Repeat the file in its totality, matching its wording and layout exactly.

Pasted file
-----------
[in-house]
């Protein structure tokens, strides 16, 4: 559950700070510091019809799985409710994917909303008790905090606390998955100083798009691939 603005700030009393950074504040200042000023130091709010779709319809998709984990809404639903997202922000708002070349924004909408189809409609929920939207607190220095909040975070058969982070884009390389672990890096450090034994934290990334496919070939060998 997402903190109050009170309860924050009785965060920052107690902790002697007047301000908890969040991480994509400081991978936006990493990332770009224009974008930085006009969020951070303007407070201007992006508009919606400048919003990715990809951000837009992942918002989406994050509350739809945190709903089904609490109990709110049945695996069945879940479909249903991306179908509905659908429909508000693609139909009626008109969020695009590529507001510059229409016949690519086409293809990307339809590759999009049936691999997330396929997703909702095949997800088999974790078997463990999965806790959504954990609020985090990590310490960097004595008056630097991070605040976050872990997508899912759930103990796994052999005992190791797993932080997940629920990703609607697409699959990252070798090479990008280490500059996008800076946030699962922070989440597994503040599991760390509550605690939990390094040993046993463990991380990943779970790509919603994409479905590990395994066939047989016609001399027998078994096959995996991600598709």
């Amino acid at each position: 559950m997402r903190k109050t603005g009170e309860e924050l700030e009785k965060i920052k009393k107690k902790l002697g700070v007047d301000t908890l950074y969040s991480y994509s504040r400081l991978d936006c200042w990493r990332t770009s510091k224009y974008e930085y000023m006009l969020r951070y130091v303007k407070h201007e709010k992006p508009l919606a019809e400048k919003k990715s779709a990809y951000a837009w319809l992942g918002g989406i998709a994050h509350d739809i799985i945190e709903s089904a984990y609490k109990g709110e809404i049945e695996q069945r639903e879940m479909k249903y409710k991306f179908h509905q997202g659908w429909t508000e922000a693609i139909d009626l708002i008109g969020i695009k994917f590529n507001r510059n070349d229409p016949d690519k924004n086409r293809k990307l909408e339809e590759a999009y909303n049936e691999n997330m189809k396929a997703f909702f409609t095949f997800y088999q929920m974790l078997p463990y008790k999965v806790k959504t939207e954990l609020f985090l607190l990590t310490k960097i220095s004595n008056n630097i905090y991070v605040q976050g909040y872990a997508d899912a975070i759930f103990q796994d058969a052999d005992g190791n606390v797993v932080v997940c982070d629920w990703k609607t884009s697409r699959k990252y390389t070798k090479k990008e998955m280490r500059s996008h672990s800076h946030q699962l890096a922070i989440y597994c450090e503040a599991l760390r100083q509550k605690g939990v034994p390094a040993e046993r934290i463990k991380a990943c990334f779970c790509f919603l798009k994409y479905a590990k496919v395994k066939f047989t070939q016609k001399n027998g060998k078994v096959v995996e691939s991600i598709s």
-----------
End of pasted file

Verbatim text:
[in-house]
């Protein structure tokens, strides 16, 4: 559950700070510091019809799985409710994917909303008790905090606390998955100083798009691939 603005700030009393950074504040200042000023130091709010779709319809998709984990809404639903997202922000708002070349924004909408189809409609929920939207607190220095909040975070058969982070884009390389672990890096450090034994934290990334496919070939060998 997402903190109050009170309860924050009785965060920052107690902790002697007047301000908890969040991480994509400081991978936006990493990332770009224009974008930085006009969020951070303007407070201007992006508009919606400048919003990715990809951000837009992942918002989406994050509350739809945190709903089904609490109990709110049945695996069945879940479909249903991306179908509905659908429909508000693609139909009626008109969020695009590529507001510059229409016949690519086409293809990307339809590759999009049936691999997330396929997703909702095949997800088999974790078997463990999965806790959504954990609020985090990590310490960097004595008056630097991070605040976050872990997508899912759930103990796994052999005992190791797993932080997940629920990703609607697409699959990252070798090479990008280490500059996008800076946030699962922070989440597994503040599991760390509550605690939990390094040993046993463990991380990943779970790509919603994409479905590990395994066939047989016609001399027998078994096959995996991600598709």
């Amino acid at each position: 559950m997402r903190k109050t603005g009170e309860e924050l700030e009785k965060i920052k009393k107690k902790l002697g700070v007047d301000t908890l950074y969040s991480y994509s504040r400081l991978d936006c200042w990493r990332t770009s510091k224009y974008e930085y000023m006009l969020r951070y130091v303007k407070h201007e709010k992006p508009l919606a019809e400048k919003k990715s779709a990809y951000a837009w319809l992942g918002g989406i998709a994050h509350d739809i799985i945190e709903s089904a984990y609490k109990g709110e809404i049945e695996q069945r639903e879940m479909k249903y409710k991306f179908h509905q997202g659908w429909t508000e922000a693609i139909d009626l708002i008109g969020i695009k994917f590529n507001r510059n070349d229409p016949d690519k924004n086409r293809k990307l909408e339809e590759a999009y909303n049936e691999n997330m189809k396929a997703f909702f409609t095949f997800y088999q929920m974790l078997p463990y008790k999965v806790k959504t939207e954990l609020f985090l607190l990590t310490k960097i220095s004595n008056n630097i905090y991070v605040q976050g909040y872990a997508d899912a975070i759930f103990q796994d058969a052999d005992g190791n606390v797993v932080v997940c982070d629920w990703k609607t884009s697409r699959k990252y390389t070798k090479k990008e998955m280490r500059s996008h672990s800076h946030q699962l890096a922070i989440y597994c450090e503040a599991l760390r100083q509550k605690g939990v034994p390094a040993e046993r934290i463990k991380a990943c990334f779970c790509f919603l798009k994409y479905a590990k496919v395994k066939f047989t070939q016609k001399n027998g060998k078994v096959v995996e691939s991600i598709s």